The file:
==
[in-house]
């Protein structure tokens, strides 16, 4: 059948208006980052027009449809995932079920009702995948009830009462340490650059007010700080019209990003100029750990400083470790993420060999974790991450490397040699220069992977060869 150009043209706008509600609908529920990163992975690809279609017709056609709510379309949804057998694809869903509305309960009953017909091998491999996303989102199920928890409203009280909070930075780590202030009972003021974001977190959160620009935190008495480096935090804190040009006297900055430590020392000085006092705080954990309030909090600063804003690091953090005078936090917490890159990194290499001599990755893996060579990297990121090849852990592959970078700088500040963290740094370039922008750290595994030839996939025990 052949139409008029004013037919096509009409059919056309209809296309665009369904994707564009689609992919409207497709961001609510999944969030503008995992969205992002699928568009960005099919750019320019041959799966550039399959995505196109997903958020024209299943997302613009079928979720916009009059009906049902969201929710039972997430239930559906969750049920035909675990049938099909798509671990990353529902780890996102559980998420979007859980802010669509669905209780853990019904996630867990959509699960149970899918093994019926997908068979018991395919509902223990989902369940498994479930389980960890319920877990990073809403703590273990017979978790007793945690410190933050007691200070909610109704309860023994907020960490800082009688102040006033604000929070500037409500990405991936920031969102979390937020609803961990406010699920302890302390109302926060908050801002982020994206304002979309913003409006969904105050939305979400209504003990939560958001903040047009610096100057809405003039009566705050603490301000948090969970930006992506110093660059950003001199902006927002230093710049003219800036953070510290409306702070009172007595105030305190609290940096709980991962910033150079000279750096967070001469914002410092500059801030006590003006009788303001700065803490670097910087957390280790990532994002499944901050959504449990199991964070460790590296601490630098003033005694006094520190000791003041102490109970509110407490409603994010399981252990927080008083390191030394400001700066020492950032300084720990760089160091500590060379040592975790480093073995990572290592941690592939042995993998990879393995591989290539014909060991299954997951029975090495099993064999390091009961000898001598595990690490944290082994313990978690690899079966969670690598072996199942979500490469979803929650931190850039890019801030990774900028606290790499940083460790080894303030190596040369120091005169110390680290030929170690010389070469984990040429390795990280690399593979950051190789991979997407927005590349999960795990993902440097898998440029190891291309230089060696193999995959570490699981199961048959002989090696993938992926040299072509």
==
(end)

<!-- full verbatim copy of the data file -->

[in-house]
């Protein structure tokens, strides 16, 4: 059948208006980052027009449809995932079920009702995948009830009462340490650059007010700080019209990003100029750990400083470790993420060999974790991450490397040699220069992977060869 150009043209706008509600609908529920990163992975690809279609017709056609709510379309949804057998694809869903509305309960009953017909091998491999996303989102199920928890409203009280909070930075780590202030009972003021974001977190959160620009935190008495480096935090804190040009006297900055430590020392000085006092705080954990309030909090600063804003690091953090005078936090917490890159990194290499001599990755893996060579990297990121090849852990592959970078700088500040963290740094370039922008750290595994030839996939025990 052949139409008029004013037919096509009409059919056309209809296309665009369904994707564009689609992919409207497709961001609510999944969030503008995992969205992002699928568009960005099919750019320019041959799966550039399959995505196109997903958020024209299943997302613009079928979720916009009059009906049902969201929710039972997430239930559906969750049920035909675990049938099909798509671990990353529902780890996102559980998420979007859980802010669509669905209780853990019904996630867990959509699960149970899918093994019926997908068979018991395919509902223990989902369940498994479930389980960890319920877990990073809403703590273990017979978790007793945690410190933050007691200070909610109704309860023994907020960490800082009688102040006033604000929070500037409500990405991936920031969102979390937020609803961990406010699920302890302390109302926060908050801002982020994206304002979309913003409006969904105050939305979400209504003990939560958001903040047009610096100057809405003039009566705050603490301000948090969970930006992506110093660059950003001199902006927002230093710049003219800036953070510290409306702070009172007595105030305190609290940096709980991962910033150079000279750096967070001469914002410092500059801030006590003006009788303001700065803490670097910087957390280790990532994002499944901050959504449990199991964070460790590296601490630098003033005694006094520190000791003041102490109970509110407490409603994010399981252990927080008083390191030394400001700066020492950032300084720990760089160091500590060379040592975790480093073995990572290592941690592939042995993998990879393995591989290539014909060991299954997951029975090495099993064999390091009961000898001598595990690490944290082994313990978690690899079966969670690598072996199942979500490469979803929650931190850039890019801030990774900028606290790499940083460790080894303030190596040369120091005169110390680290030929170690010389070469984990040429390795990280690399593979950051190789991979997407927005590349999960795990993902440097898998440029190891291309230089060696193999995959570490699981199961048959002989090696993938992926040299072509």